Holding: Plaintiffs met their burden and the Court found the debt to be non-dischargeable under § 727(a)(2)&(5) and § 523(a)(4)&(6). Plaintiffs did not meet their burden under § 727(a)(3)&(4) or § 523(a)(2).
Issue: Does res judiciata bar the bankruptcy court or is the Court collaterally estopped from considering the dischargeability of the claims if a state district court has already determined the issue?
Holding: Because the state court did not make any specific factual findings on the dischargeability issue, the bankruptcy court is not barred under res judicata or collateral estoppel.
Randall v. Atkins (Nov. 30, 2011)
Issue: On motion for summary judgment, whether judgment of attorney’s fees entered against Debtor in favor of Debtor’s ex-wife in a state court custody proceeding were non-dischargeable under § 523.
Holding: The attorney’s fees were not dischargeable because they constituted domestic support obligations under § 523(a)(5) in that they were owed to or recoverable by Hutton’s former spouse and were in the nature of support. The Court also rejected Debtor’s argument that the attorney’s fees were dischargeable under the Tenth Circuit’s “unusual circumstances” exception.
Century 21 v. Gharbi (March 3, 2011)
Issue: Whether the Defendant Mohammad Gharbi (“Defendant”) violated the Anticybersquatting Consumer Protection Act, 15 U.S.C. §1125(d), when he continued to use domain names which contained the Century 21 marks after his franchise agreements with Century 21 had been terminated? If so, what is the amount of damages to be awarded under § 1117(d), and will that award be held nondischargeable under 11 U.S.C. § 523(a)(6)?
Holding: The Court finds (1) that the Defendant had a bad faith intent to profit from the use of the domain names and therefore violated 15 U.S.C. § 1125(d). The Court further finds that (2) Plaintiff should be awarded $25,000 per violation, or $75,000 total, plus attorneys’ fees as determined under Federal Rule of Bankruptcy Procedure 7054; and (3) that this award will be held nondischargeable under 11 U.S.C. § 523(a)(6) because Defendant caused Plaintiff a willful and malicious injury. The relief requested by the Plaintiff should be GRANTED.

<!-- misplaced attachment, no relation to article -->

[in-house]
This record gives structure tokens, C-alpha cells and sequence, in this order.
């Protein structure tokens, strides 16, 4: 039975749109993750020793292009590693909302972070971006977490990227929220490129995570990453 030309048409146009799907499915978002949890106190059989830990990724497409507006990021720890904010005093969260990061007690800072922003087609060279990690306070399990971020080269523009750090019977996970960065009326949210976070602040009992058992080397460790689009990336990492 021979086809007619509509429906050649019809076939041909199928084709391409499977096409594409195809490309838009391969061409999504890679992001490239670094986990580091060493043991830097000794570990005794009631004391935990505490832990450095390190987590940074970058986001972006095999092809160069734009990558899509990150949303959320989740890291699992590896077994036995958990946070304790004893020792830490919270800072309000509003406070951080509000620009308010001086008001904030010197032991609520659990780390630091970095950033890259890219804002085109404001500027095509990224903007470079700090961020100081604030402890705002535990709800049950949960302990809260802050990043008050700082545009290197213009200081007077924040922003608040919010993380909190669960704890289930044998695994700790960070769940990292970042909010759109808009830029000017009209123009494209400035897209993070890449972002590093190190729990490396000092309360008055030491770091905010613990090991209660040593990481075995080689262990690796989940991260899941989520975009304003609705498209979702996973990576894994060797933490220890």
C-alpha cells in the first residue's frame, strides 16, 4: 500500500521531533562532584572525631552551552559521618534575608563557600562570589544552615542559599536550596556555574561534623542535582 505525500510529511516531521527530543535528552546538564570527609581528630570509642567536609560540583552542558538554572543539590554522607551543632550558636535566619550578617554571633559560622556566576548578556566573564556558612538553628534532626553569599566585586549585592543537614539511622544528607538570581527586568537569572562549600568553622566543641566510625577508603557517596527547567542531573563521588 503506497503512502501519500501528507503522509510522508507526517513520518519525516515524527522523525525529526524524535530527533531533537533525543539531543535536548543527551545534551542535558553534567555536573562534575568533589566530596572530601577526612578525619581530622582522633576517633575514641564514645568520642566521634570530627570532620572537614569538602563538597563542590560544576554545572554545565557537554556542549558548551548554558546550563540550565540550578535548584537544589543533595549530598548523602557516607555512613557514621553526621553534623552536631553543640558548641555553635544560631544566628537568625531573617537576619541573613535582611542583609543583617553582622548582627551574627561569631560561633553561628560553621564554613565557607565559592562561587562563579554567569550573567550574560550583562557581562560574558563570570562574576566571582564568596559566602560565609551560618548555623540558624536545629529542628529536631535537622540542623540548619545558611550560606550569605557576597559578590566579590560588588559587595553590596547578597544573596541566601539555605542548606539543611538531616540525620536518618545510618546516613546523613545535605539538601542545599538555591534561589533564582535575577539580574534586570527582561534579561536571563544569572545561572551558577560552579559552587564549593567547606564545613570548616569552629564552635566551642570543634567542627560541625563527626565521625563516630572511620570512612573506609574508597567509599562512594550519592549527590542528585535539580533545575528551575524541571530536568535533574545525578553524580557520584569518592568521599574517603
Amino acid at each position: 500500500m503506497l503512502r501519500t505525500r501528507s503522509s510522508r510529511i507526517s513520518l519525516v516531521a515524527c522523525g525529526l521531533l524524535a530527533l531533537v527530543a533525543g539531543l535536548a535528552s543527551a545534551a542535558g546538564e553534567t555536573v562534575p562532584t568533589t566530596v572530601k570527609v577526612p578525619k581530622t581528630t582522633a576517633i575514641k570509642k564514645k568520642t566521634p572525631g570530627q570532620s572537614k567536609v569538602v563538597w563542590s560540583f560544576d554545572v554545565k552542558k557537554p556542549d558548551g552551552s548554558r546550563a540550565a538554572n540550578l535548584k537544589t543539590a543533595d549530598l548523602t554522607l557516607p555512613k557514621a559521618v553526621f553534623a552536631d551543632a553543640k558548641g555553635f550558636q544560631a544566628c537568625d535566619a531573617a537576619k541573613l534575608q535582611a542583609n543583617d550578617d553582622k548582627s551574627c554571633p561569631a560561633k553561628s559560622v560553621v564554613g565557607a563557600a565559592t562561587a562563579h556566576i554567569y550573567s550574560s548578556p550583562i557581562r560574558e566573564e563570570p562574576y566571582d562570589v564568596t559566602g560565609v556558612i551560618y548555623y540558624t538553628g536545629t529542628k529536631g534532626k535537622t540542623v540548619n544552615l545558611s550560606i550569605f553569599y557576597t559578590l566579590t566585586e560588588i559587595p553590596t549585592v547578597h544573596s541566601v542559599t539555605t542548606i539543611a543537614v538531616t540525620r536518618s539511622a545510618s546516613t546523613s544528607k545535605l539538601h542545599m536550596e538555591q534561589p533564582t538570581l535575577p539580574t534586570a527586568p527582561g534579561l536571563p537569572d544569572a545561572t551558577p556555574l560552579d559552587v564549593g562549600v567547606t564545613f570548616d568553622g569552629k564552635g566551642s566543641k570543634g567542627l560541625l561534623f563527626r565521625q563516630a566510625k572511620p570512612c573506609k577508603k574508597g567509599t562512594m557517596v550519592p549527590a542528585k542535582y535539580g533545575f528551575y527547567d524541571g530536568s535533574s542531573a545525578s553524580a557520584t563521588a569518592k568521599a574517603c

Lange v. Lange (November 3, 2010)
Issue: Is Plaintiff, Debtor’s ex-husband, entitled to indemnification for payment on debts when a Divorce Decree executed prior to the Debtor’s filing of Chapter 7 bankruptcy provided that Plaintiff would be indemnified and held harmless for Debtor’s failure to pay specific debts?
Holding: The Court finds that those debts listed in Debtor’s Schedule “F,” in which she listed Plaintiff as a co-debtor on Schedule “H” and were also listed in the Divorce Decree, are all non-dischargeable only to the extent that the creditor/claimant obtains payment and/or a money judgment against Plaintiff. Plaintiff would then, under 11 U.S.C. § 523(a)(15), have a right of indemnification against Defendant that would not be discharged by Defendant’s Chapter 7 discharge. Plaintiff failed to provide a sufficient evidentiary basis to show that he was entitled to indemnification for a debt not listed in Debtor’s schedules and for any debt relating to a lease on an automobile. The Court finds that the debts are therefore not subject to a right of indemnification under 523(a)(15) and are completely discharged.
Materials Products v. Ortiz (Aug. 27, 2010)
Issue: If a Complaint is filed under Section 523(a)(2), does that encompass both Section 523(a)(2)(A) and (B)?
Holding: The Court finds unpersuasive Plaintiff’s assertion that in filing its Complaint under Section 523(a)(2), the Plaintiff incorporated sections (A) and (B). Plaintiff refers and cites to § 523(a)(2)(A), but never mentions § 523(a)(2)(B). Dismissal, not leave to amend, is appropriate because the Plaintiff failed to plead facts supporting non-dischargeability on the grounds it cites, Section 523(a)(2)(A).
Kesselring v. Doyal et al (March 4, 2010)
Issue: Are debts dischargeable under 11 U.S.C. § 523(a)(2)(A) that were incurred through a state court finding Debtor liable for fraud when the jury instructions used a definition of “fraud” broader than that used to find “actual fraud” to be used to find a debt nondischargable?